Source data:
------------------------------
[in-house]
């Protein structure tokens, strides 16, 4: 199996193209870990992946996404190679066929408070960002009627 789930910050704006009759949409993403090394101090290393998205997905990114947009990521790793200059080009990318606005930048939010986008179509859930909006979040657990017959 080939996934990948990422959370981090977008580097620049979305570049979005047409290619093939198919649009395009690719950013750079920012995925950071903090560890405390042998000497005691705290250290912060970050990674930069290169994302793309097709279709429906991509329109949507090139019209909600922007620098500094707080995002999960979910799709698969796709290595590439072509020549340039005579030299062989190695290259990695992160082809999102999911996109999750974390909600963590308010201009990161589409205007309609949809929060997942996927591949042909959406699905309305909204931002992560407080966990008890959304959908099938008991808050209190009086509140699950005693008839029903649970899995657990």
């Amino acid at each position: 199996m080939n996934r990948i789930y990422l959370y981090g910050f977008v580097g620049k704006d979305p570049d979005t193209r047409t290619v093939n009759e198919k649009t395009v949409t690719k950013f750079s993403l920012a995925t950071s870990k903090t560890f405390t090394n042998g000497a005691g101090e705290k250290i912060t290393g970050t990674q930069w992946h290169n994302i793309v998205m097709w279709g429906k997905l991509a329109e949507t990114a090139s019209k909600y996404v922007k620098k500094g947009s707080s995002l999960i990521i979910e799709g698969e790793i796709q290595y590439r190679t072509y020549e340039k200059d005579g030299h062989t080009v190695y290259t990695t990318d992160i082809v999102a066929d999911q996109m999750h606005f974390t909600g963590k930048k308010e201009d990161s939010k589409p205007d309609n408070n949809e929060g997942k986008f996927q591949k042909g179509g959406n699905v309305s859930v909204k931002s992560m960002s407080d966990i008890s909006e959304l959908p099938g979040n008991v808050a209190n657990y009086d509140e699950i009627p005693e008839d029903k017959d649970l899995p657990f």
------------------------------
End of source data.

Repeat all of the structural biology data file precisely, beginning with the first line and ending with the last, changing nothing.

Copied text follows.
[in-house]
């Protein structure tokens, strides 16, 4: 199996193209870990992946996404190679066929408070960002009627 789930910050704006009759949409993403090394101090290393998205997905990114947009990521790793200059080009990318606005930048939010986008179509859930909006979040657990017959 080939996934990948990422959370981090977008580097620049979305570049979005047409290619093939198919649009395009690719950013750079920012995925950071903090560890405390042998000497005691705290250290912060970050990674930069290169994302793309097709279709429906991509329109949507090139019209909600922007620098500094707080995002999960979910799709698969796709290595590439072509020549340039005579030299062989190695290259990695992160082809999102999911996109999750974390909600963590308010201009990161589409205007309609949809929060997942996927591949042909959406699905309305909204931002992560407080966990008890959304959908099938008991808050209190009086509140699950005693008839029903649970899995657990």
């Amino acid at each position: 199996m080939n996934r990948i789930y990422l959370y981090g910050f977008v580097g620049k704006d979305p570049d979005t193209r047409t290619v093939n009759e198919k649009t395009v949409t690719k950013f750079s993403l920012a995925t950071s870990k903090t560890f405390t090394n042998g000497a005691g101090e705290k250290i912060t290393g970050t990674q930069w992946h290169n994302i793309v998205m097709w279709g429906k997905l991509a329109e949507t990114a090139s019209k909600y996404v922007k620098k500094g947009s707080s995002l999960i990521i979910e799709g698969e790793i796709q290595y590439r190679t072509y020549e340039k200059d005579g030299h062989t080009v190695y290259t990695t990318d992160i082809v999102a066929d999911q996109m999750h606005f974390t909600g963590k930048k308010e201009d990161s939010k589409p205007d309609n408070n949809e929060g997942k986008f996927q591949k042909g179509g959406n699905v309305s859930v909204k931002s992560m960002s407080d966990i008890s909006e959304l959908p099938g979040n008991v808050a209190n657990y009086d509140e699950i009627p005693e008839d029903k017959d649970l899995p657990f």